Eye Problems following concussion: I was hit by a... - Headway

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Eye Problems following concussion

ClaraJ
ClaraJ

I was hit by a bike on 6 March and suffered concussion, and now seem to have post concussion syndrome. Initially I went back to work quickly, but have ended up being signed off work – I am now on my seventh week off. I wondered whether others have experienced the eye problems I have: my eyes feel extremely tired if I read for more than 30 minutes and I feel nauseous and headachy. I have other post concussion symptoms as well: I find face-to-face meetings and phone calls very tiring, am forgetful, and struggle to organise things.

I have had my eyes tested and been given a slightly altered prescription, but that hasn’t made any difference. The optician is also treating me for dry eyes, but I’ve been using the treatment for six weeks now so I suspect the dryness has improved. I have an ophthalmology appointment on 2 July.

Has anyone else had this type of eye symptoms, and if so, any tips for recovery?

25 Replies
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Hi Clara, all your symptoms are familiar and are very common with post concussion syndrome. Some people get through it within months and others still have it for years if not decades. You are probably suffering from sensory overload on top of all the cognitive and memory issues. Your symptoms may not be fully manifested yet. Go to your appointment with the opthamologist and see what happens. There are quite a few of us who have had and have problems with vision and have found out that it is not the eyes that is the problem but the visual processing in the brain. Hopefully it is the eyes and it can be sorted out for you. Once you rule that out and you still have problems then you may have to consider other options.

It takes a bit of time to understand and get your head around all the different symptoms and you may have to change many things in your life. Hopefully you will get well soon but if not there is plenty of help here. Some people have good services in their health authorities and others have not and end up living in a nightmare. Please do not accept any mental health diagnoses from any doctor, you have a brain injury and they get them confused. (just an early warning for you).

ClaraJ
ClaraJ in reply to pinkvision

Hi, this is really helpful- thank you! If it doesn’t seem to be the eyes, should I be asking GP to refer me to someone else?

pinkvision
pinkvision in reply to ClaraJ

Cat3 below has detailed the steps below to begin with. Take diagnosis a step at a time to rule issues out. Try to avoid bright and frequency lighting as much as possible until your appointment. You need to start a healing process NOW, avoid any situation that causes any problems, if you can just rest, by pushing yourself you may prevent recovery or even make yourself worse. If your health authority is good then they should provide all the necessary referrals you need. If not you may have to go a little off piste and find private and alternative methods. Stick to your health authority for now and see what happens. Rest is really important at the moment. Try not too worry all can be conquered in one way or another.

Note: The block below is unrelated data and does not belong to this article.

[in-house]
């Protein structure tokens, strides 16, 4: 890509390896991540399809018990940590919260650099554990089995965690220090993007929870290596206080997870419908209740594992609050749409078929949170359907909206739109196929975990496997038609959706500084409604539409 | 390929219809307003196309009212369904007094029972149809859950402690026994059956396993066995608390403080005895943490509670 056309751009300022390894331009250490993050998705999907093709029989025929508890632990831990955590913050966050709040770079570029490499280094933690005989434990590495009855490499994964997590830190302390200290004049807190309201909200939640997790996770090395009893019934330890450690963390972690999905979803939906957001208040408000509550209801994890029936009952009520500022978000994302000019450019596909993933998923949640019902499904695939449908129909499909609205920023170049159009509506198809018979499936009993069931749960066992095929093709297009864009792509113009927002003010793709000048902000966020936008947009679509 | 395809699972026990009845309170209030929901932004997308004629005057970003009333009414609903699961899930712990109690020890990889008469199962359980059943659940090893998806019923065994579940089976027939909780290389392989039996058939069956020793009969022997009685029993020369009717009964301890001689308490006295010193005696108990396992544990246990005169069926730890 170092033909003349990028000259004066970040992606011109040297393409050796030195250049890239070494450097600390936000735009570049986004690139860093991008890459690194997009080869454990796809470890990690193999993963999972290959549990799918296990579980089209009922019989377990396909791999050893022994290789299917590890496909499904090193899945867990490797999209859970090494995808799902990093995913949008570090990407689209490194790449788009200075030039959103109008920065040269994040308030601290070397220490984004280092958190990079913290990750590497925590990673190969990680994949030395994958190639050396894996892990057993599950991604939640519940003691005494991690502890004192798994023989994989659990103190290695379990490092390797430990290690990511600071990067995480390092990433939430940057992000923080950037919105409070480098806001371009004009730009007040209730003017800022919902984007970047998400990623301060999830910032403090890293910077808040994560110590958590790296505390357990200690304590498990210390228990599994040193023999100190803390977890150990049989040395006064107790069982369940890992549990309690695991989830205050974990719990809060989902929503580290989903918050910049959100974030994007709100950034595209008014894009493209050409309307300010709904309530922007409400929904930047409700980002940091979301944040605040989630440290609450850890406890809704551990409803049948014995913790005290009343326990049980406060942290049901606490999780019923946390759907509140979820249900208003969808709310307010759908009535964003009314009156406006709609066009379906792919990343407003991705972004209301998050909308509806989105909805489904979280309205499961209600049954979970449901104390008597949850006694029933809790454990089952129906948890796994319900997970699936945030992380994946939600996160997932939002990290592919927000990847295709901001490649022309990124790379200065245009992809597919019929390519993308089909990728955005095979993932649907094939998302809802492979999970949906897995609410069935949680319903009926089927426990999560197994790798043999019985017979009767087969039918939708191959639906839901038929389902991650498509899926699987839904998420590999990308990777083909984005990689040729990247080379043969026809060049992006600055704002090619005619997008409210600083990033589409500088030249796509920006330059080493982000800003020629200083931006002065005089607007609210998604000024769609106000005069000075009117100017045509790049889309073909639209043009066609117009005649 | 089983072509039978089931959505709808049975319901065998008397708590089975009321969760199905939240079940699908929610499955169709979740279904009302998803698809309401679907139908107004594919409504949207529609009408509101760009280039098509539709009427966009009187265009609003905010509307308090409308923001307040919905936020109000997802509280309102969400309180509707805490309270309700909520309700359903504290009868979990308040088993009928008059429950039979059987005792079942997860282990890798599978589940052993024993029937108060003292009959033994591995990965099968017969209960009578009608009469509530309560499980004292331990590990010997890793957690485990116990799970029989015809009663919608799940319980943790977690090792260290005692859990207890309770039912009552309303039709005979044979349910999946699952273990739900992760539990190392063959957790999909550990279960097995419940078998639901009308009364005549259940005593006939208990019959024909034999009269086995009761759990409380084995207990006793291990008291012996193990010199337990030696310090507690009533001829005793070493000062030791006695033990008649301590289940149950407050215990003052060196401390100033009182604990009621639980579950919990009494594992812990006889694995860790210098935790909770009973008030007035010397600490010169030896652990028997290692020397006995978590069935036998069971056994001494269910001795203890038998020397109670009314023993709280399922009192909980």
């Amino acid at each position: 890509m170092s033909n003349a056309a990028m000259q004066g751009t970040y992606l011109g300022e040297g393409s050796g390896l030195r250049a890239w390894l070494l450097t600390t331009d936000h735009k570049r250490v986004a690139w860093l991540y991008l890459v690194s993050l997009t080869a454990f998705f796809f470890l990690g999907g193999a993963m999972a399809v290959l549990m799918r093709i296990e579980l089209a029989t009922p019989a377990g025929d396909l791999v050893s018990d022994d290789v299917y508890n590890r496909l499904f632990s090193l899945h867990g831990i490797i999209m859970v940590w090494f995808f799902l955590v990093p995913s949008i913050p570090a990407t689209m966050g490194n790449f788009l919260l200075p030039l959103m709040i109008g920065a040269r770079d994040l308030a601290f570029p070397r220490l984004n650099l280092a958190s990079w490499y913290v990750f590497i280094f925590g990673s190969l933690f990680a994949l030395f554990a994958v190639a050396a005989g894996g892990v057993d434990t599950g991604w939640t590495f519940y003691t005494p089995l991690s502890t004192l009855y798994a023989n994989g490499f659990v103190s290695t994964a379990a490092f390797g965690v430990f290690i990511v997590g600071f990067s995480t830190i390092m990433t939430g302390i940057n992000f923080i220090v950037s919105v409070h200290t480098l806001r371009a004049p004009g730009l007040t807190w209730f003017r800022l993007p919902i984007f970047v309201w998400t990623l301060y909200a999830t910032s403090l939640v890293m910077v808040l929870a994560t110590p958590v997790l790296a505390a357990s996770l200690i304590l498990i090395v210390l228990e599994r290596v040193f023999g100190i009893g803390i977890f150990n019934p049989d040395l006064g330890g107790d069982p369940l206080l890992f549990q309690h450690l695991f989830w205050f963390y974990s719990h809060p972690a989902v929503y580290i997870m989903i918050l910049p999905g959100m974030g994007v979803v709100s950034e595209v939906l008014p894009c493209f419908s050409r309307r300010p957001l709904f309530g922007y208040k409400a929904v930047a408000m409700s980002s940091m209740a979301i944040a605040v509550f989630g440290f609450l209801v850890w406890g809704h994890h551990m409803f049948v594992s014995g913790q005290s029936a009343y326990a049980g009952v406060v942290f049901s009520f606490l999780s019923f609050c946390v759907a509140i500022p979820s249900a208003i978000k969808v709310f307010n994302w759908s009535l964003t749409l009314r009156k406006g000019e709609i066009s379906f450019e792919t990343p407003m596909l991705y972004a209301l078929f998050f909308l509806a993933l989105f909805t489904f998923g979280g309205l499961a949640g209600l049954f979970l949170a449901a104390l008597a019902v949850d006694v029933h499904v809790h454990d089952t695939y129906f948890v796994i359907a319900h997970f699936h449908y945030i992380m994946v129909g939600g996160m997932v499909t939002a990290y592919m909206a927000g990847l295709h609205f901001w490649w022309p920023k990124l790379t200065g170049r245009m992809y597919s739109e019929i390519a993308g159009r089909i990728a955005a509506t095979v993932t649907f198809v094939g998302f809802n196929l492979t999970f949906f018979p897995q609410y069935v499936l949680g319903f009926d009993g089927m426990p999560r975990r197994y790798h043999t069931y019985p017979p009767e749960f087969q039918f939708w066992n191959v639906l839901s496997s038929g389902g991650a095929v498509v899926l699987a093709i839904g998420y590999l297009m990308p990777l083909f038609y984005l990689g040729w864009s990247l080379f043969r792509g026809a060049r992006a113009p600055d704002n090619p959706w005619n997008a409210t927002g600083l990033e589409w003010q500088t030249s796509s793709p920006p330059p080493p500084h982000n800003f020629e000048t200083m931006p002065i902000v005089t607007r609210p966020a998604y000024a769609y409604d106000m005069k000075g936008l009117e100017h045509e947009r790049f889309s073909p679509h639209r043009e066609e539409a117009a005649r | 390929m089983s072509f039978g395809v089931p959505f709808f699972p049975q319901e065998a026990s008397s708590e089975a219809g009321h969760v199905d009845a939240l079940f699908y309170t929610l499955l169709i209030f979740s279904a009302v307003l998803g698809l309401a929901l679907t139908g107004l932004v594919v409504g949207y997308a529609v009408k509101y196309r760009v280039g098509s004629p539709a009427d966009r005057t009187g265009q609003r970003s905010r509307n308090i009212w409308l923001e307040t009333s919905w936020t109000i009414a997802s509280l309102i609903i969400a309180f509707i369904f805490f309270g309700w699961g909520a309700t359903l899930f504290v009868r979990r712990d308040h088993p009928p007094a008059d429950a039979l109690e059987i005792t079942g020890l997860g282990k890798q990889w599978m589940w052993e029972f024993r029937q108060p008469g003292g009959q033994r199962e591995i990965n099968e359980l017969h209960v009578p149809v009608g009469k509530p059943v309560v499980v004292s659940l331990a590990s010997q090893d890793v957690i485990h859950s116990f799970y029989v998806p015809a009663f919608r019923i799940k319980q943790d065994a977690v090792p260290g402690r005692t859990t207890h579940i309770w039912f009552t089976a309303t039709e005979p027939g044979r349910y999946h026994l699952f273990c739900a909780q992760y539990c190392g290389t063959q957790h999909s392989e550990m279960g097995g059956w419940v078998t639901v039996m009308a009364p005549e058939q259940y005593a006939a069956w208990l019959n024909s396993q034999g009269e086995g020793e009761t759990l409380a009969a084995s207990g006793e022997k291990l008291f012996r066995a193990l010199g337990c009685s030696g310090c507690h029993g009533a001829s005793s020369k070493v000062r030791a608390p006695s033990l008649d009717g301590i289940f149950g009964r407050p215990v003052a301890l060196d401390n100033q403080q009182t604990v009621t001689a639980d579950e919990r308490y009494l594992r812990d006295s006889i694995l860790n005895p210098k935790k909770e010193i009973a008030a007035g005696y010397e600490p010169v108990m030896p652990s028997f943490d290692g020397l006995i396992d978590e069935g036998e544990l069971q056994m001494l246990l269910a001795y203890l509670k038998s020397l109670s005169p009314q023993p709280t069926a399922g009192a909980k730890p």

ClaraJ
ClaraJ in reply to pinkvision

Thanks very much for the encouragement. It is hard to keep resting but it does sound like that is definitely the best thing for now...

Hi Clara. Pinkvision is spot on. With any brain injury, whether resulting from impact to the head or natural causes, there's a period of uncertainty as scans can only reveal the visible damage and doctors can't predict long term consequences.

It really is a waiting game as every brain is a one-off and its uniqueness means there's no 'normal' recovery process to compare it to. Soft tissue damage can take weeks, months or years to resolve but you can maximise healing by resting, keeping extra hydrated, and avoiding stress, alcohol and heavy lifting until symptoms ease.

The fatigue, headaches & nausea are common after-effects and you probably returned to work far too soon. It's frustrating and worrying having to put everything on hold overnight, but pushing yourself too hard can cause setbacks.

You might like to phone the Headway helpline for extra reassurance, and printouts explaining your condition. The no. is freephone 0808 800 2244 during office hours.

Let us know how you get on with your ophthalmologist appointment. You might want to check re. the dry eye drops ; my optometrist insisted I use them for life ?

Best wishes, Cat x

ClaraJ
ClaraJ in reply to cat3

Hi, thanks very much! Yes, I had a very helpful call a couple of weeks ago to the Headway helpline.

Good point about the eyedrops.

I went back to work after I banged my head and I think it went down hill slowly for a week or so until I was signed off with concussion about 10 days later. I have had eye problems all along and now wear tinted lenses with a prism in for my right eye, as it doesn’t move properly with my left. Screen time and reading still make me tired. I went back to work on a phased return last September and even made it to full time. I think I went too quickly as I was signed off again after Christmas and have not been back. I can’t read books for any length of time - but my husband bought me a kindle for my birthday and I haven’t looked back. It’s brilliant- I have a paper white kindle. I am a teacher and I am now wondering if I’ll make it back at all which makes me sad x

ClaraJ
ClaraJ in reply to Brdtszy

Thanks for sharing your experience – that does sound similar. Really hope that things improve for you soon. That’s interesting what you say about the kindle. I also have a paperwhite kindle and I have to say it feels one of the easiest things to read at the moment.

pinkvision
pinkvision in reply to Brdtszy

Hi, do you read the kindle with your tinted lenses on or off?

Brdtszy
Brdtszy in reply to pinkvision